WASHINGTON - BRITISH energy giant BP chose a casing for its ruptured well in the Gulf of Mexico that was the riskier of two options, partly for economic reasons, the New York Times reported on Thursday.
Citing a BP document, the Times said the concern with the method BP chose was that if the cement around the casing pipe did not seal properly, gases could leak all the way to the wellhead, where only a single seal would serve as a barrier. The other option under consideration would have provided two barriers in case of a gas leak, the Times said.
Several days before the explosion on the Deepwater Horizon oil rig, BP officials chose, partly for financial reasons, to use a type of casing for the well that the company knew was the riskier of two options, according to a BP document.
The concern with the method BP chose, the document said, was that if the cement around the casing pipe did not seal properly, gases could leak all the way to the wellhead, where only a single seal would serve as a barrier.
Using a different type of casing would have provided two barriers, according to the document, which was provided to The New York Times by a Congressional investigator.
Rig workers and company officials have said gases were leaking through the cement hours before an explosion ripped through BP's Deepwater Horizon rig April 20, killing 11 workers and sending it to the bottom of the Gulf. Investigators have said the leaks were the likely cause of the explosion, which in turn unleashed a massive oil spill that the company is still struggling to cap.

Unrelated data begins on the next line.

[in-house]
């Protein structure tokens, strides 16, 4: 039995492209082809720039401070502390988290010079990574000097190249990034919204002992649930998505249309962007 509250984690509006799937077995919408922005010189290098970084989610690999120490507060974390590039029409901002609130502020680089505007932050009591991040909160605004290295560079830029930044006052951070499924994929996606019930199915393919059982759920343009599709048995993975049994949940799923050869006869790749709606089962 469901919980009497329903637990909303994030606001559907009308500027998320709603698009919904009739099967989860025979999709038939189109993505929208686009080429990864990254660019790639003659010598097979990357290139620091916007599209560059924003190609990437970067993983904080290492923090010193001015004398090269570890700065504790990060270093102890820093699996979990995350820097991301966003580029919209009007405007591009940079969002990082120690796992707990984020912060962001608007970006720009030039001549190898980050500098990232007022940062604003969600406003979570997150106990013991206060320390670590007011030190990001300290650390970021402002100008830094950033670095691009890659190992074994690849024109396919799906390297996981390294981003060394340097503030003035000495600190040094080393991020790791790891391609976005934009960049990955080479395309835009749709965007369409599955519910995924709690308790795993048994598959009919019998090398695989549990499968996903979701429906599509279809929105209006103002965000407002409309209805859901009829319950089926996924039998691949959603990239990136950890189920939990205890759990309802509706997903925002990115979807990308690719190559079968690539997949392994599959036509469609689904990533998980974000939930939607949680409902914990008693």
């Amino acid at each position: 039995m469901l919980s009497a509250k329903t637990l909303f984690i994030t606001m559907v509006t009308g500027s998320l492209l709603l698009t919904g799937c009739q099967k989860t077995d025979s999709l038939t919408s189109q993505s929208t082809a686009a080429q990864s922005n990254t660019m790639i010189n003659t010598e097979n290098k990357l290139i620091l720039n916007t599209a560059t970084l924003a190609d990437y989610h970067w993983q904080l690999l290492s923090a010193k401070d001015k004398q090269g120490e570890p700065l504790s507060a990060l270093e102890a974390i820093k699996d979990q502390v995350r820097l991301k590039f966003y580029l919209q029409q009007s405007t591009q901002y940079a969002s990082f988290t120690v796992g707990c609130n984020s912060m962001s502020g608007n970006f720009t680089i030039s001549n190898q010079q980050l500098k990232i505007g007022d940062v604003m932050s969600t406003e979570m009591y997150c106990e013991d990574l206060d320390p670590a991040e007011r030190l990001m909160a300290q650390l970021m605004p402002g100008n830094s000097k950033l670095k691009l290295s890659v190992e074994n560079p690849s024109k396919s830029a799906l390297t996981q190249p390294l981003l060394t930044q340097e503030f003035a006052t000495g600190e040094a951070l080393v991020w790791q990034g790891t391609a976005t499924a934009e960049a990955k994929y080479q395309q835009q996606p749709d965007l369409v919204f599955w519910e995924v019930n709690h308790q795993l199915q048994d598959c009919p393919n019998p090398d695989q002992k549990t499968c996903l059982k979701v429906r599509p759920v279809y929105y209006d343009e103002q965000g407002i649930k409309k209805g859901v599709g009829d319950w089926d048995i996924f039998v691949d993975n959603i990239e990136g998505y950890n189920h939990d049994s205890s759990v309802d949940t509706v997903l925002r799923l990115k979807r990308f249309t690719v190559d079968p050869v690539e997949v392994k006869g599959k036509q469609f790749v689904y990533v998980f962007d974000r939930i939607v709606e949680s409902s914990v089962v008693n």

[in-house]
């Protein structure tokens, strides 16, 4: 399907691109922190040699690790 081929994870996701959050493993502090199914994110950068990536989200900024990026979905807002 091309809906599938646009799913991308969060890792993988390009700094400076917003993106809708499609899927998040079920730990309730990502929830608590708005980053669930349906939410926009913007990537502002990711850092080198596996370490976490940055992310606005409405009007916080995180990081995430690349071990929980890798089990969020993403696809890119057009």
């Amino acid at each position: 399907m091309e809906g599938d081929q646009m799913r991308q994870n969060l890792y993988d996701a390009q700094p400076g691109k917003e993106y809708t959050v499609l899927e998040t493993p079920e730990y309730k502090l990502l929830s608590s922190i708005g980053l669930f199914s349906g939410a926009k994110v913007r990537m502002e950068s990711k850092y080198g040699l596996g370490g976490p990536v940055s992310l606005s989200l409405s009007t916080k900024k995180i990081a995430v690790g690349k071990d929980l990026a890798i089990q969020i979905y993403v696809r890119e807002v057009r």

The Times said the BP document described the casing chosen for the well as the 'best economic case.' A BP spokesman, Andrew Gowers, told the Times there was no industry standard for the casing to be used in deepwater wells and that the approach by the Deepwater Horizon had not been unusual.
'BP engineers evaluate various factors for each well to determine the most appropriate casing strategy,' he was quoted as saying. Asked in an interview with ABC television whether BP had cut corners by using a type of casing that was less secure but cost less, the company's managing director Bob Dudley said he was not aware of it.
'There's no indication I have that anything was out of the ordinary,' he said. 'But this is what that investigation is going to find. We're going to have to pull apart virtually everything that happened on that rig, as well as the equipment, before we know. And any conclusions are way ahead of the facts.'